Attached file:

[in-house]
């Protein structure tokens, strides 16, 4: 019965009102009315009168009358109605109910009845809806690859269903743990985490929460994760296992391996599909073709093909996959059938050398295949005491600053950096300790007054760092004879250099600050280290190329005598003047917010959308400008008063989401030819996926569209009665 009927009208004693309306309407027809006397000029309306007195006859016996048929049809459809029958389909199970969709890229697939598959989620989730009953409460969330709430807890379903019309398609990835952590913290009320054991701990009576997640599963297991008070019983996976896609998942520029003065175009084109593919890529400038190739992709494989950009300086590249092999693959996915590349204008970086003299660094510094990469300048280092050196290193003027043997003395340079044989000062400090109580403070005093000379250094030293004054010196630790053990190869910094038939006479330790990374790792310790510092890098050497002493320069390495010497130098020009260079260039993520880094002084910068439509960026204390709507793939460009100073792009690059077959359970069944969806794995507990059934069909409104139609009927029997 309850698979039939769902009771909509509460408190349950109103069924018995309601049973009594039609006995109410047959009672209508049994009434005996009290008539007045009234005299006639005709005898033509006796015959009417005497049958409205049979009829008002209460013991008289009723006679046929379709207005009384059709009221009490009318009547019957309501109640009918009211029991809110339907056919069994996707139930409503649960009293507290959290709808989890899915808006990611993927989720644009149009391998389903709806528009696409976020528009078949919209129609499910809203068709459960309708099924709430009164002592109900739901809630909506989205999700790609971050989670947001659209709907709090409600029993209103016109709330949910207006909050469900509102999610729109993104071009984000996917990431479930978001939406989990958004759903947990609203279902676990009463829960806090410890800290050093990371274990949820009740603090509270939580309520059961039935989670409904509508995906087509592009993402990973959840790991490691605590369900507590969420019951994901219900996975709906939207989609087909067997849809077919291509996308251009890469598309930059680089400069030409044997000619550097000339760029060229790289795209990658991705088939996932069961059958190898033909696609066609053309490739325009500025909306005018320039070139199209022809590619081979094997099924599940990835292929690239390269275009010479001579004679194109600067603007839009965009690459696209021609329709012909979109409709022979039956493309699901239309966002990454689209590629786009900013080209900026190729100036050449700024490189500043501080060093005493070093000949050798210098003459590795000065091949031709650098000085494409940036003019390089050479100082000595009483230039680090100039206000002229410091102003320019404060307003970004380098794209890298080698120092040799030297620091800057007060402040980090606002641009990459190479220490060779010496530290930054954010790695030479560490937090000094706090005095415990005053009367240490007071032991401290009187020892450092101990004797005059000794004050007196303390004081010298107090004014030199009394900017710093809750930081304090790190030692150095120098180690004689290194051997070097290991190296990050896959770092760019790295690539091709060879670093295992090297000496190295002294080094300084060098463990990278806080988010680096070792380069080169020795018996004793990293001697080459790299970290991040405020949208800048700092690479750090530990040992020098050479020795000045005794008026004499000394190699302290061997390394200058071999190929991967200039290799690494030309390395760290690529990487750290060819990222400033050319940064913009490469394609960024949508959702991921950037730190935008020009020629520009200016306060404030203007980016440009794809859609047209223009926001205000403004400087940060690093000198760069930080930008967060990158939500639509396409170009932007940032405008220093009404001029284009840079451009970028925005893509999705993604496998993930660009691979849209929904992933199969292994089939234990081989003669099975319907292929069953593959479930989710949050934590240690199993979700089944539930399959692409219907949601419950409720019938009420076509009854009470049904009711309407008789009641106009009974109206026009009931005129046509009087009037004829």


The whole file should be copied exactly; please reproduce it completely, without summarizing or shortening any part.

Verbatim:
[in-house]
């Protein structure tokens, strides 16, 4: 019965009102009315009168009358109605109910009845809806690859269903743990985490929460994760296992391996599909073709093909996959059938050398295949005491600053950096300790007054760092004879250099600050280290190329005598003047917010959308400008008063989401030819996926569209009665 009927009208004693309306309407027809006397000029309306007195006859016996048929049809459809029958389909199970969709890229697939598959989620989730009953409460969330709430807890379903019309398609990835952590913290009320054991701990009576997640599963297991008070019983996976896609998942520029003065175009084109593919890529400038190739992709494989950009300086590249092999693959996915590349204008970086003299660094510094990469300048280092050196290193003027043997003395340079044989000062400090109580403070005093000379250094030293004054010196630790053990190869910094038939006479330790990374790792310790510092890098050497002493320069390495010497130098020009260079260039993520880094002084910068439509960026204390709507793939460009100073792009690059077959359970069944969806794995507990059934069909409104139609009927029997 309850698979039939769902009771909509509460408190349950109103069924018995309601049973009594039609006995109410047959009672209508049994009434005996009290008539007045009234005299006639005709005898033509006796015959009417005497049958409205049979009829008002209460013991008289009723006679046929379709207005009384059709009221009490009318009547019957309501109640009918009211029991809110339907056919069994996707139930409503649960009293507290959290709808989890899915808006990611993927989720644009149009391998389903709806528009696409976020528009078949919209129609499910809203068709459960309708099924709430009164002592109900739901809630909506989205999700790609971050989670947001659209709907709090409600029993209103016109709330949910207006909050469900509102999610729109993104071009984000996917990431479930978001939406989990958004759903947990609203279902676990009463829960806090410890800290050093990371274990949820009740603090509270939580309520059961039935989670409904509508995906087509592009993402990973959840790991490691605590369900507590969420019951994901219900996975709906939207989609087909067997849809077919291509996308251009890469598309930059680089400069030409044997000619550097000339760029060229790289795209990658991705088939996932069961059958190898033909696609066609053309490739325009500025909306005018320039070139199209022809590619081979094997099924599940990835292929690239390269275009010479001579004679194109600067603007839009965009690459696209021609329709012909979109409709022979039956493309699901239309966002990454689209590629786009900013080209900026190729100036050449700024490189500043501080060093005493070093000949050798210098003459590795000065091949031709650098000085494409940036003019390089050479100082000595009483230039680090100039206000002229410091102003320019404060307003970004380098794209890298080698120092040799030297620091800057007060402040980090606002641009990459190479220490060779010496530290930054954010790695030479560490937090000094706090005095415990005053009367240490007071032991401290009187020892450092101990004797005059000794004050007196303390004081010298107090004014030199009394900017710093809750930081304090790190030692150095120098180690004689290194051997070097290991190296990050896959770092760019790295690539091709060879670093295992090297000496190295002294080094300084060098463990990278806080988010680096070792380069080169020795018996004793990293001697080459790299970290991040405020949208800048700092690479750090530990040992020098050479020795000045005794008026004499000394190699302290061997390394200058071999190929991967200039290799690494030309390395760290690529990487750290060819990222400033050319940064913009490469394609960024949508959702991921950037730190935008020009020629520009200016306060404030203007980016440009794809859609047209223009926001205000403004400087940060690093000198760069930080930008967060990158939500639509396409170009932007940032405008220093009404001029284009840079451009970028925005893509999705993604496998993930660009691979849209929904992933199969292994089939234990081989003669099975319907292929069953593959479930989710949050934590240690199993979700089944539930399959692409219907949601419950409720019938009420076509009854009470049904009711309407008789009641106009009974109206026009009931005129046509009087009037004829």